Wiener Linien records rising demand for annual passes

The number of people opting for annual Wiener Linien tickets is soaring.

A spokesman for the Viennese public transport agency told the Kurier newspaper today (Fri) that more than 8,000 people ordered annual passes last month. He explained that the average number of purchasers of this kind of ticket used to range around 2,000. Rising car fuel prices and the recent Wiener Linien ticket price reform are seen as main reasons for the development. Car club Arbö said households with two cars had to pay around 170 Euros more for the same amount of car petrol in 2011 than a year ago because of higher taxes and prices.

The Austria Traffic Club (VCÖ) said earlier this month that Austrians had bought 9.6 billion litres of petrol last year, down from 9.7 billion litres in 2010. VCÖ said the all-time record for sales in Austria dates back to 2005 when 10.2 billion litres were sold. VCÖ – which promotes eco-friendly ways of individual transport such as cycling, buses and trams – called on the government of Social Democrats (SPÖ) and the conservative People’s Party (ÖVP) to reform mineral oil product taxation. VCÖ said diesel fuel and regular petrol should be taxed equally. The taxation of diesel is currently slightly lower than the fee the state charges on the purchase of regular car fuel.

The Viennese government coalition of SPÖ and Maria Vassilakou’s Greens decided last October to lower the price for annual Wiener Linien public transport passes from 449 Euros to 365 Euros. The reform will come into effect in May. The city coalition said the measure was part of its attempts to get more people to switch from cars to trams, buses and undergrounds.

The coalition partners – which also promote cycling – were criticised by the opposition. ÖVP and Freedom Party (FPÖ) branded the Wiener Linien ticket price reform as a populist decision which may fail to increase the number of passengers. Both parties – and some Wiener Linien managers – warned that the company may not be able to cope with a possible rise in passengers. ÖVP and FPÖ also warned about a rising demand for investments into the city’s public transport service infrastructure.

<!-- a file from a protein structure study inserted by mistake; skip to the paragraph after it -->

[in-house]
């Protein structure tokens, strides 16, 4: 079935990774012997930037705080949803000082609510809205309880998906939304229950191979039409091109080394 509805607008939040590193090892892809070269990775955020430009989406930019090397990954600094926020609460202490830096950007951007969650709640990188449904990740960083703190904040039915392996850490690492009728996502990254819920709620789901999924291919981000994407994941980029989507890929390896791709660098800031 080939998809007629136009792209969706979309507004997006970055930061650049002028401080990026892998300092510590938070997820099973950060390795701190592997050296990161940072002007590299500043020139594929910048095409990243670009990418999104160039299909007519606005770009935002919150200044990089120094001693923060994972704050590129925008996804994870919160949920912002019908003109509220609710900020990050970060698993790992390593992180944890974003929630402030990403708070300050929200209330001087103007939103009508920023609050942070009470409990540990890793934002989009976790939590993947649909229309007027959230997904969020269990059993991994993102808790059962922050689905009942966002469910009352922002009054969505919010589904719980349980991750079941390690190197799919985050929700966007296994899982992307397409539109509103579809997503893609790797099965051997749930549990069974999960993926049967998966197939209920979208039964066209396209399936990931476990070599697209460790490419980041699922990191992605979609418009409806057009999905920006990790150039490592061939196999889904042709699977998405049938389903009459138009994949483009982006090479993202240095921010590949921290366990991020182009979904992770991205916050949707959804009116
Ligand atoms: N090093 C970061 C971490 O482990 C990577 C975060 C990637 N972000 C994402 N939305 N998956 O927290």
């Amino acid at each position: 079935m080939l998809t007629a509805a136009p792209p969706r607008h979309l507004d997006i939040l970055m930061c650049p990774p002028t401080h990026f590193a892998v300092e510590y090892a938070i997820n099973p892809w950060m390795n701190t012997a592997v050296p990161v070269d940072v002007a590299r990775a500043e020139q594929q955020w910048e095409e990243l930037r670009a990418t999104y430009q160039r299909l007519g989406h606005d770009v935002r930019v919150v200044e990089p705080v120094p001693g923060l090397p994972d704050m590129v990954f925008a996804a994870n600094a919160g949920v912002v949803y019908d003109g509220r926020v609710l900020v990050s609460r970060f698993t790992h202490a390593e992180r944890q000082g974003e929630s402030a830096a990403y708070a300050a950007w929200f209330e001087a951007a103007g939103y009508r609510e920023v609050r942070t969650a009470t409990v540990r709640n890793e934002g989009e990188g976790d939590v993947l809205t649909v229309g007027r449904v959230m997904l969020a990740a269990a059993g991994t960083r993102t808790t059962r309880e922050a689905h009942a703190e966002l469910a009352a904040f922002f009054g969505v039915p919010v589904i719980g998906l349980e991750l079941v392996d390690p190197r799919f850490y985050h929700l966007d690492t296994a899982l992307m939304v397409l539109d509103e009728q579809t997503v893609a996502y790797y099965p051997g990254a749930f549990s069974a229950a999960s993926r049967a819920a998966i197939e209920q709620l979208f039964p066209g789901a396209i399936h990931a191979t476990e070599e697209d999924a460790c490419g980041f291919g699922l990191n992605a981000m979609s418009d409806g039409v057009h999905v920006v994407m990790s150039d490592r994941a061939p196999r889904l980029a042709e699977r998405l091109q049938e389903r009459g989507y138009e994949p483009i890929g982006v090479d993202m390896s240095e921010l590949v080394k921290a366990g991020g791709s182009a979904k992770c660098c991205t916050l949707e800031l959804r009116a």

The decrease of the annual pass will not be the only change SPÖ and Greens agreed on. Single tickets will be 20 Eurocent dearer. They will cost two Euros from May. Weekly passes will cost 15 instead of 14 Euros. The price for monthly public transport tickets will drop by 4.50 Euros to 45 Euros. Vienna’s annual ticket is significantly cheaper already than the same kind of pass for services in German capital Berlin (695 Euros), Paris in France (818 Euros) and London in the United Kingdom (1,270 Euros). Around 2.2 million people are using Wiener Linien’s connections each day.

Public transport claimed a share of 35 per cent in Vienna in 2009, up from 29 per cent in 1993. Cyclists’ share doubled to six per cent at the same time. A research group assigned by the city of Vienna to check the exact volume of cycling found that 11,000 people cycled a day last year. City hall officials stressed that this was a new record and an increase of 20 per cent compared to 2010. They explained that detail data of the check showed that the number of people refusing to abstain from cycling in winter was climbing. Federal statistics agency Statistik Austria found in December 2011 that, at 41 per cent, Vienna had the highest share of households with no car among Austria’s nine provinces. The organisation added that around one in five households in Tyrol and Styria did not own a vehicle either.